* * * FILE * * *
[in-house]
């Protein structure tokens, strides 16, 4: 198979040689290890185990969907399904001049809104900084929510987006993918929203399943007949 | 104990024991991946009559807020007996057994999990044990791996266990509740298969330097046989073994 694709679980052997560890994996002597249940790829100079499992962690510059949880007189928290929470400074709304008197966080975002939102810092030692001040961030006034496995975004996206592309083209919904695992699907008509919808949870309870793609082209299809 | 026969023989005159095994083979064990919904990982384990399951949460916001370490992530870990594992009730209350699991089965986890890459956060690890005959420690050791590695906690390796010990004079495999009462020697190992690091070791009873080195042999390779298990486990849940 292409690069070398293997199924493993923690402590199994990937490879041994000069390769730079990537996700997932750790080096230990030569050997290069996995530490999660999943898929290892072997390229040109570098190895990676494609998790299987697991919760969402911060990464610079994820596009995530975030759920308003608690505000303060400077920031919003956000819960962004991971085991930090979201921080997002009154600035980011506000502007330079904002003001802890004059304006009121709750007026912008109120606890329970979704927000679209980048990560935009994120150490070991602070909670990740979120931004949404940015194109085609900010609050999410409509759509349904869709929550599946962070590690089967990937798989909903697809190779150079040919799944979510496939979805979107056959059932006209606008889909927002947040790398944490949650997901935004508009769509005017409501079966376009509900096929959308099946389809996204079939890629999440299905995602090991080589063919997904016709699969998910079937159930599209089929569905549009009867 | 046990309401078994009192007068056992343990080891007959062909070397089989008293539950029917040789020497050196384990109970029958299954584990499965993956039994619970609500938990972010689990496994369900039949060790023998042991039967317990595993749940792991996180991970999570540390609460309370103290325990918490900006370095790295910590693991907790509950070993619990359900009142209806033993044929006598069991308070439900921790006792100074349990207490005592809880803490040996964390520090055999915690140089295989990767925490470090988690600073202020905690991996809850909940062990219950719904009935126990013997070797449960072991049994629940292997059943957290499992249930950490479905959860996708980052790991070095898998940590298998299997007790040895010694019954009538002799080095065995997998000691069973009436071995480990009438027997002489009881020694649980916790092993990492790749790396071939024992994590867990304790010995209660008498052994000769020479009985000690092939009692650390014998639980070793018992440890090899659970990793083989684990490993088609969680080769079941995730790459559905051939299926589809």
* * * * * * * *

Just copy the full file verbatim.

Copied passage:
[in-house]
């Protein structure tokens, strides 16, 4: 198979040689290890185990969907399904001049809104900084929510987006993918929203399943007949 | 104990024991991946009559807020007996057994999990044990791996266990509740298969330097046989073994 694709679980052997560890994996002597249940790829100079499992962690510059949880007189928290929470400074709304008197966080975002939102810092030692001040961030006034496995975004996206592309083209919904695992699907008509919808949870309870793609082209299809 | 026969023989005159095994083979064990919904990982384990399951949460916001370490992530870990594992009730209350699991089965986890890459956060690890005959420690050791590695906690390796010990004079495999009462020697190992690091070791009873080195042999390779298990486990849940 292409690069070398293997199924493993923690402590199994990937490879041994000069390769730079990537996700997932750790080096230990030569050997290069996995530490999660999943898929290892072997390229040109570098190895990676494609998790299987697991919760969402911060990464610079994820596009995530975030759920308003608690505000303060400077920031919003956000819960962004991971085991930090979201921080997002009154600035980011506000502007330079904002003001802890004059304006009121709750007026912008109120606890329970979704927000679209980048990560935009994120150490070991602070909670990740979120931004949404940015194109085609900010609050999410409509759509349904869709929550599946962070590690089967990937798989909903697809190779150079040919799944979510496939979805979107056959059932006209606008889909927002947040790398944490949650997901935004508009769509005017409501079966376009509900096929959308099946389809996204079939890629999440299905995602090991080589063919997904016709699969998910079937159930599209089929569905549009009867 | 046990309401078994009192007068056992343990080891007959062909070397089989008293539950029917040789020497050196384990109970029958299954584990499965993956039994619970609500938990972010689990496994369900039949060790023998042991039967317990595993749940792991996180991970999570540390609460309370103290325990918490900006370095790295910590693991907790509950070993619990359900009142209806033993044929006598069991308070439900921790006792100074349990207490005592809880803490040996964390520090055999915690140089295989990767925490470090988690600073202020905690991996809850909940062990219950719904009935126990013997070797449960072991049994629940292997059943957290499992249930950490479905959860996708980052790991070095898998940590298998299997007790040895010694019954009538002799080095065995997998000691069973009436071995480990009438027997002489009881020694649980916790092993990492790749790396071939024992994590867990304790010995209660008498052994000769020479009985000690092939009692650390014998639980070793018992440890090899659970990793083989684990490993088609969680080769079941995730790459559905051939299926589809």